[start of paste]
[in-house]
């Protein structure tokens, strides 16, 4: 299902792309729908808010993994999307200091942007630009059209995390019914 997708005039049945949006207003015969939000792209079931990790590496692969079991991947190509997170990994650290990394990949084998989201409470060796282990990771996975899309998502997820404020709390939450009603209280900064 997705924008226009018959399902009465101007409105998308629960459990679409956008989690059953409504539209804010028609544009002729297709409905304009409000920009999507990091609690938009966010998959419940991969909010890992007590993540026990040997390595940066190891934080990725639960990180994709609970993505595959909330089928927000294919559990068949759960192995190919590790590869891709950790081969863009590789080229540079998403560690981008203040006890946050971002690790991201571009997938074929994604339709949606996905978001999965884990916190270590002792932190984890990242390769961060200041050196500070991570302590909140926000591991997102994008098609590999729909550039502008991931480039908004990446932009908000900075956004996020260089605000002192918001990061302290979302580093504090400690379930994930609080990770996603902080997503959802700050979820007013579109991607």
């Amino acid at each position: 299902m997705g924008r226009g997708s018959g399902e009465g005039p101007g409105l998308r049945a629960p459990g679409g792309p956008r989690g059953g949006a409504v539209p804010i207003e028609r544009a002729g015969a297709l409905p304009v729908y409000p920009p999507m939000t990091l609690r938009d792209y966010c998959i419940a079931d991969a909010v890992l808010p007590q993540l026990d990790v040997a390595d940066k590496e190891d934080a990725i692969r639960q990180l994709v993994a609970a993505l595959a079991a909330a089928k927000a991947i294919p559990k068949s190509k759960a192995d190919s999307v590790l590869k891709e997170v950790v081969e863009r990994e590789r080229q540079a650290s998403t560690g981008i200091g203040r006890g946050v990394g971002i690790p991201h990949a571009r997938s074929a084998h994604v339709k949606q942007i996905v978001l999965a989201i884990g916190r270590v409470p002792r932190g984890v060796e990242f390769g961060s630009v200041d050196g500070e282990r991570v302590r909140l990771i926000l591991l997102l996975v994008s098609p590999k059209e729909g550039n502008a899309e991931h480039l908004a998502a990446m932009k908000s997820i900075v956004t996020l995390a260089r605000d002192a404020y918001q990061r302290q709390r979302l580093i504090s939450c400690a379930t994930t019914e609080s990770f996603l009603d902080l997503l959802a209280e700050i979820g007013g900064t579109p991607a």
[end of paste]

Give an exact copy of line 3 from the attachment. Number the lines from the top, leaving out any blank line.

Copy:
């Amino acid at each position: 299902m997705g924008r226009g997708s018959g399902e009465g005039p101007g409105l998308r049945a629960p459990g679409g792309p956008r989690g059953g949006a409504v539209p804010i207003e028609r544009a002729g015969a297709l409905p304009v729908y409000p920009p999507m939000t990091l609690r938009d792209y966010c998959i419940a079931d991969a909010v890992l808010p007590q993540l026990d990790v040997a390595d940066k590496e190891d934080a990725i692969r639960q990180l994709v993994a609970a993505l595959a079991a909330a089928k927000a991947i294919p559990k068949s190509k759960a192995d190919s999307v590790l590869k891709e997170v950790v081969e863009r990994e590789r080229q540079a650290s998403t560690g981008i200091g203040r006890g946050v990394g971002i690790p991201h990949a571009r997938s074929a084998h994604v339709k949606q942007i996905v978001l999965a989201i884990g916190r270590v409470p002792r932190g984890v060796e990242f390769g961060s630009v200041d050196g500070e282990r991570v302590r909140l990771i926000l591991l997102l996975v994008s098609p590999k059209e729909g550039n502008a899309e991931h480039l908004a998502a990446m932009k908000s997820i900075v956004t996020l995390a260089r605000d002192a404020y918001q990061r302290q709390r979302l580093i504090s939450c400690a379930t994930t019914e609080s990770f996603l009603d902080l997503l959802a209280e700050i979820g007013g900064t579109p991607a």